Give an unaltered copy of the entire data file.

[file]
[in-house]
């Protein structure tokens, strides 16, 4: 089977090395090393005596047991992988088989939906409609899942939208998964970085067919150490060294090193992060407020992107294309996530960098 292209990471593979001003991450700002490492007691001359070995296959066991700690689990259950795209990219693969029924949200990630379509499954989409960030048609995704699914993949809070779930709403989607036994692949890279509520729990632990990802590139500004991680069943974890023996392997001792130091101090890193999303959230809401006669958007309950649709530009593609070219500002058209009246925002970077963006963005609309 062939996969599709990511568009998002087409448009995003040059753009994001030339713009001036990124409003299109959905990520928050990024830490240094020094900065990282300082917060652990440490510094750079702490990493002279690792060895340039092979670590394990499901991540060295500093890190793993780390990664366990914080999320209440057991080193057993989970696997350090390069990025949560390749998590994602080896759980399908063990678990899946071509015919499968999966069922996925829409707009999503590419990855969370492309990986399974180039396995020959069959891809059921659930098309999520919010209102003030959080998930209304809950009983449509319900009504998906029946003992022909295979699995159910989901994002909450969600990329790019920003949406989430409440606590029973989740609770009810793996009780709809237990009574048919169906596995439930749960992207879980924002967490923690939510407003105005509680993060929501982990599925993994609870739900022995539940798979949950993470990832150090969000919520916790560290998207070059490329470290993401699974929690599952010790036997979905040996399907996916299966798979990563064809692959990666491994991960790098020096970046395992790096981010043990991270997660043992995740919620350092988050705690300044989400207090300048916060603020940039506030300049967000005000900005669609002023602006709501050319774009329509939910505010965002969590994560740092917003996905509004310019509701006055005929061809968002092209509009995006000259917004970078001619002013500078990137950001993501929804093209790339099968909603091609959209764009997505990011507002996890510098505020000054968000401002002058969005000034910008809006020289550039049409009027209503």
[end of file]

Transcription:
[in-house]
């Protein structure tokens, strides 16, 4: 089977090395090393005596047991992988088989939906409609899942939208998964970085067919150490060294090193992060407020992107294309996530960098 292209990471593979001003991450700002490492007691001359070995296959066991700690689990259950795209990219693969029924949200990630379509499954989409960030048609995704699914993949809070779930709403989607036994692949890279509520729990632990990802590139500004991680069943974890023996392997001792130091101090890193999303959230809401006669958007309950649709530009593609070219500002058209009246925002970077963006963005609309 062939996969599709990511568009998002087409448009995003040059753009994001030339713009001036990124409003299109959905990520928050990024830490240094020094900065990282300082917060652990440490510094750079702490990493002279690792060895340039092979670590394990499901991540060295500093890190793993780390990664366990914080999320209440057991080193057993989970696997350090390069990025949560390749998590994602080896759980399908063990678990899946071509015919499968999966069922996925829409707009999503590419990855969370492309990986399974180039396995020959069959891809059921659930098309999520919010209102003030959080998930209304809950009983449509319900009504998906029946003992022909295979699995159910989901994002909450969600990329790019920003949406989430409440606590029973989740609770009810793996009780709809237990009574048919169906596995439930749960992207879980924002967490923690939510407003105005509680993060929501982990599925993994609870739900022995539940798979949950993470990832150090969000919520916790560290998207070059490329470290993401699974929690599952010790036997979905040996399907996916299966798979990563064809692959990666491994991960790098020096970046395992790096981010043990991270997660043992995740919620350092988050705690300044989400207090300048916060603020940039506030300049967000005000900005669609002023602006709501050319774009329509939910505010965002969590994560740092917003996905509004310019509701006055005929061809968002092209509009995006000259917004970078001619002013500078990137950001993501929804093209790339099968909603091609959209764009997505990011507002996890510098505020000054968000401002002058969005000034910008809006020289550039049409009027209503």